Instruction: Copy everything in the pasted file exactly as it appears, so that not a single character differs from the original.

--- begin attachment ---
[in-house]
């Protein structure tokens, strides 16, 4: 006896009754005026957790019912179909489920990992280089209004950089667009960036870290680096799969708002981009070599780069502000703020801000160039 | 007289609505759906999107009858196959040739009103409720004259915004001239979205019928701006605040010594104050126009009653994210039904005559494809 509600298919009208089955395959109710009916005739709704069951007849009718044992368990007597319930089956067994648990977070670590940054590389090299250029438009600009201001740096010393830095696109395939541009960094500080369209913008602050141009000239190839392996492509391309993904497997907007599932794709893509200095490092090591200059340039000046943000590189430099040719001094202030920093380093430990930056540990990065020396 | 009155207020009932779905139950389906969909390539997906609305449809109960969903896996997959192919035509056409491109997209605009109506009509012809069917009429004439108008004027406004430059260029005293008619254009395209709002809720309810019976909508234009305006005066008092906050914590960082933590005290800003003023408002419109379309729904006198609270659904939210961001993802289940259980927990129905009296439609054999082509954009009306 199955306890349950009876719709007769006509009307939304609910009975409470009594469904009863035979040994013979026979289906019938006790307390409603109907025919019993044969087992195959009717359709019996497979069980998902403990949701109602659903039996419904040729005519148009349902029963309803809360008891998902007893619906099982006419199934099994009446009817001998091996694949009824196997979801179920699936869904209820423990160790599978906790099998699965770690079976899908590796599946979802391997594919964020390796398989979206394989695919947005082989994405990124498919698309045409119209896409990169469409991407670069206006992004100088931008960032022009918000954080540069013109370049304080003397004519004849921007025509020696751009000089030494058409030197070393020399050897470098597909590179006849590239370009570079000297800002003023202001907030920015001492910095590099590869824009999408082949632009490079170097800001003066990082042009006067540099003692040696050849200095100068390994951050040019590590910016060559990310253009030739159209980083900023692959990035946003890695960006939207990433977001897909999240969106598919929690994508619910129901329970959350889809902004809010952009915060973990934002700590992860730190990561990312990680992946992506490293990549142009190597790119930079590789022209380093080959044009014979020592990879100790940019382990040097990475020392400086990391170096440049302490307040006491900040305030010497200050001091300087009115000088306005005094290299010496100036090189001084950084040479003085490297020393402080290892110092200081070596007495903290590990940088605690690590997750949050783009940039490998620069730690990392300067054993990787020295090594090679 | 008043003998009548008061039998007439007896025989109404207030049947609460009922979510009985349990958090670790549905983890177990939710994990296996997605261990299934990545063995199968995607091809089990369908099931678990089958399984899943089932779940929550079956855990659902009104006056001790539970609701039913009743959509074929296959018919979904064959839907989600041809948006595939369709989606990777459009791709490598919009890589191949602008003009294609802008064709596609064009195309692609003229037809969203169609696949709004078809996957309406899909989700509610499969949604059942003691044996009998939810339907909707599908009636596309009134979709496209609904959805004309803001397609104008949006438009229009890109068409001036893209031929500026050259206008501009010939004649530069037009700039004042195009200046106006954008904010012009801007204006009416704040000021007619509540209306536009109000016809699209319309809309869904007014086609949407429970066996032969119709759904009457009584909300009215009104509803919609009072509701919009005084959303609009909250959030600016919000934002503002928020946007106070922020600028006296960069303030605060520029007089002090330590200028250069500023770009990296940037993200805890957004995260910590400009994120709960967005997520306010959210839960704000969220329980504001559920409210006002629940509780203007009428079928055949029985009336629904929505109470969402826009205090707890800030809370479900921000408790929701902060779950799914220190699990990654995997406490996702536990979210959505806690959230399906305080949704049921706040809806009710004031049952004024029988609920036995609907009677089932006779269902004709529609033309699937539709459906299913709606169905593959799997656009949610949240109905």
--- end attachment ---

[in-house]
């Protein structure tokens, strides 16, 4: 006896009754005026957790019912179909489920990992280089209004950089667009960036870290680096799969708002981009070599780069502000703020801000160039 | 007289609505759906999107009858196959040739009103409720004259915004001239979205019928701006605040010594104050126009009653994210039904005559494809 509600298919009208089955395959109710009916005739709704069951007849009718044992368990007597319930089956067994648990977070670590940054590389090299250029438009600009201001740096010393830095696109395939541009960094500080369209913008602050141009000239190839392996492509391309993904497997907007599932794709893509200095490092090591200059340039000046943000590189430099040719001094202030920093380093430990930056540990990065020396 | 009155207020009932779905139950389906969909390539997906609305449809109960969903896996997959192919035509056409491109997209605009109506009509012809069917009429004439108008004027406004430059260029005293008619254009395209709002809720309810019976909508234009305006005066008092906050914590960082933590005290800003003023408002419109379309729904006198609270659904939210961001993802289940259980927990129905009296439609054999082509954009009306 199955306890349950009876719709007769006509009307939304609910009975409470009594469904009863035979040994013979026979289906019938006790307390409603109907025919019993044969087992195959009717359709019996497979069980998902403990949701109602659903039996419904040729005519148009349902029963309803809360008891998902007893619906099982006419199934099994009446009817001998091996694949009824196997979801179920699936869904209820423990160790599978906790099998699965770690079976899908590796599946979802391997594919964020390796398989979206394989695919947005082989994405990124498919698309045409119209896409990169469409991407670069206006992004100088931008960032022009918000954080540069013109370049304080003397004519004849921007025509020696751009000089030494058409030197070393020399050897470098597909590179006849590239370009570079000297800002003023202001907030920015001492910095590099590869824009999408082949632009490079170097800001003066990082042009006067540099003692040696050849200095100068390994951050040019590590910016060559990310253009030739159209980083900023692959990035946003890695960006939207990433977001897909999240969106598919929690994508619910129901329970959350889809902004809010952009915060973990934002700590992860730190990561990312990680992946992506490293990549142009190597790119930079590789022209380093080959044009014979020592990879100790940019382990040097990475020392400086990391170096440049302490307040006491900040305030010497200050001091300087009115000088306005005094290299010496100036090189001084950084040479003085490297020393402080290892110092200081070596007495903290590990940088605690690590997750949050783009940039490998620069730690990392300067054993990787020295090594090679 | 008043003998009548008061039998007439007896025989109404207030049947609460009922979510009985349990958090670790549905983890177990939710994990296996997605261990299934990545063995199968995607091809089990369908099931678990089958399984899943089932779940929550079956855990659902009104006056001790539970609701039913009743959509074929296959018919979904064959839907989600041809948006595939369709989606990777459009791709490598919009890589191949602008003009294609802008064709596609064009195309692609003229037809969203169609696949709004078809996957309406899909989700509610499969949604059942003691044996009998939810339907909707599908009636596309009134979709496209609904959805004309803001397609104008949006438009229009890109068409001036893209031929500026050259206008501009010939004649530069037009700039004042195009200046106006954008904010012009801007204006009416704040000021007619509540209306536009109000016809699209319309809309869904007014086609949407429970066996032969119709759904009457009584909300009215009104509803919609009072509701919009005084959303609009909250959030600016919000934002503002928020946007106070922020600028006296960069303030605060520029007089002090330590200028250069500023770009990296940037993200805890957004995260910590400009994120709960967005997520306010959210839960704000969220329980504001559920409210006002629940509780203007009428079928055949029985009336629904929505109470969402826009205090707890800030809370479900921000408790929701902060779950799914220190699990990654995997406490996702536990979210959505806690959230399906305080949704049921706040809806009710004031049952004024029988609920036995609907009677089932006779269902004709529609033309699937539709459906299913709606169905593959799997656009949610949240109905």